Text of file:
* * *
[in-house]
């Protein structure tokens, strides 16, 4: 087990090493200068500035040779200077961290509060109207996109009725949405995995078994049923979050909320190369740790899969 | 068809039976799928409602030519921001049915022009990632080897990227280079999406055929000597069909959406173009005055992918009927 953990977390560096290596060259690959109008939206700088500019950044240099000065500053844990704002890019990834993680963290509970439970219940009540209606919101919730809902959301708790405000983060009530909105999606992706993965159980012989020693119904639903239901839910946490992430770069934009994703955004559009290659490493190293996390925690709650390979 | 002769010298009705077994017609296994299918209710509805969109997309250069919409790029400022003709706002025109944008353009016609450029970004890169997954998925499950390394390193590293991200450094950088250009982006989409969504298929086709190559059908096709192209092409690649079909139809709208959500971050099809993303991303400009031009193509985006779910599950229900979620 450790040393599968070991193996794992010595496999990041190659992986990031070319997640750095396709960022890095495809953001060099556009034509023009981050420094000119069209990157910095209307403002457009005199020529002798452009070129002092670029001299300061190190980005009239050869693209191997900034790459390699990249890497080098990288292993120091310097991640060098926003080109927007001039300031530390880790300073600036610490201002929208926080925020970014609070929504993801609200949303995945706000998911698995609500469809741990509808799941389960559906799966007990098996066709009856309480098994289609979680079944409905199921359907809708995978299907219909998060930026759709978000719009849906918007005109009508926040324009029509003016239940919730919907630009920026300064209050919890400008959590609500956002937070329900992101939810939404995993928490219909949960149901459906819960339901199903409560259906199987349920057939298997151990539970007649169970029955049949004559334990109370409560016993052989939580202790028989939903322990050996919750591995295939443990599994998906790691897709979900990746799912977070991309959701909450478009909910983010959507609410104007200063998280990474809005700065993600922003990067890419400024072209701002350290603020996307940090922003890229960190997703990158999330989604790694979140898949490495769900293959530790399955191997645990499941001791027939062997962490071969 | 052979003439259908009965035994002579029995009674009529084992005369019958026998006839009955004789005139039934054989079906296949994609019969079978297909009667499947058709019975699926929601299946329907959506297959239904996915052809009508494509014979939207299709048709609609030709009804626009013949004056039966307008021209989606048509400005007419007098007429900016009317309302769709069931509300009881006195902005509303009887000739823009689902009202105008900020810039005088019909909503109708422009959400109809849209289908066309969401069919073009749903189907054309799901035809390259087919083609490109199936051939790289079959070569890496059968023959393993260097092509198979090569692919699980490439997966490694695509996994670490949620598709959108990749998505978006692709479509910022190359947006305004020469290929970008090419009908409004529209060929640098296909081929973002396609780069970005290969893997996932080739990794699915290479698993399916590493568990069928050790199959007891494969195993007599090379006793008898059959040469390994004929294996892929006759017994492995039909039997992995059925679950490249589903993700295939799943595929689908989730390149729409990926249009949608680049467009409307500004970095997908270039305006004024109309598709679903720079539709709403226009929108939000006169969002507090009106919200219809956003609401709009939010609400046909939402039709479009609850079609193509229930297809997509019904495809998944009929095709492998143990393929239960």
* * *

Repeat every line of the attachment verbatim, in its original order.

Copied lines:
[in-house]
């Protein structure tokens, strides 16, 4: 087990090493200068500035040779200077961290509060109207996109009725949405995995078994049923979050909320190369740790899969 | 068809039976799928409602030519921001049915022009990632080897990227280079999406055929000597069909959406173009005055992918009927 953990977390560096290596060259690959109008939206700088500019950044240099000065500053844990704002890019990834993680963290509970439970219940009540209606919101919730809902959301708790405000983060009530909105999606992706993965159980012989020693119904639903239901839910946490992430770069934009994703955004559009290659490493190293996390925690709650390979 | 002769010298009705077994017609296994299918209710509805969109997309250069919409790029400022003709706002025109944008353009016609450029970004890169997954998925499950390394390193590293991200450094950088250009982006989409969504298929086709190559059908096709192209092409690649079909139809709208959500971050099809993303991303400009031009193509985006779910599950229900979620 450790040393599968070991193996794992010595496999990041190659992986990031070319997640750095396709960022890095495809953001060099556009034509023009981050420094000119069209990157910095209307403002457009005199020529002798452009070129002092670029001299300061190190980005009239050869693209191997900034790459390699990249890497080098990288292993120091310097991640060098926003080109927007001039300031530390880790300073600036610490201002929208926080925020970014609070929504993801609200949303995945706000998911698995609500469809741990509808799941389960559906799966007990098996066709009856309480098994289609979680079944409905199921359907809708995978299907219909998060930026759709978000719009849906918007005109009508926040324009029509003016239940919730919907630009920026300064209050919890400008959590609500956002937070329900992101939810939404995993928490219909949960149901459906819960339901199903409560259906199987349920057939298997151990539970007649169970029955049949004559334990109370409560016993052989939580202790028989939903322990050996919750591995295939443990599994998906790691897709979900990746799912977070991309959701909450478009909910983010959507609410104007200063998280990474809005700065993600922003990067890419400024072209701002350290603020996307940090922003890229960190997703990158999330989604790694979140898949490495769900293959530790399955191997645990499941001791027939062997962490071969 | 052979003439259908009965035994002579029995009674009529084992005369019958026998006839009955004789005139039934054989079906296949994609019969079978297909009667499947058709019975699926929601299946329907959506297959239904996915052809009508494509014979939207299709048709609609030709009804626009013949004056039966307008021209989606048509400005007419007098007429900016009317309302769709069931509300009881006195902005509303009887000739823009689902009202105008900020810039005088019909909503109708422009959400109809849209289908066309969401069919073009749903189907054309799901035809390259087919083609490109199936051939790289079959070569890496059968023959393993260097092509198979090569692919699980490439997966490694695509996994670490949620598709959108990749998505978006692709479509910022190359947006305004020469290929970008090419009908409004529209060929640098296909081929973002396609780069970005290969893997996932080739990794699915290479698993399916590493568990069928050790199959007891494969195993007599090379006793008898059959040469390994004929294996892929006759017994492995039909039997992995059925679950490249589903993700295939799943595929689908989730390149729409990926249009949608680049467009409307500004970095997908270039305006004024109309598709679903720079539709709403226009929108939000006169969002507090009106919200219809956003609401709009939010609400046909939402039709479009609850079609193509229930297809997509019904495809998944009929095709492998143990393929239960």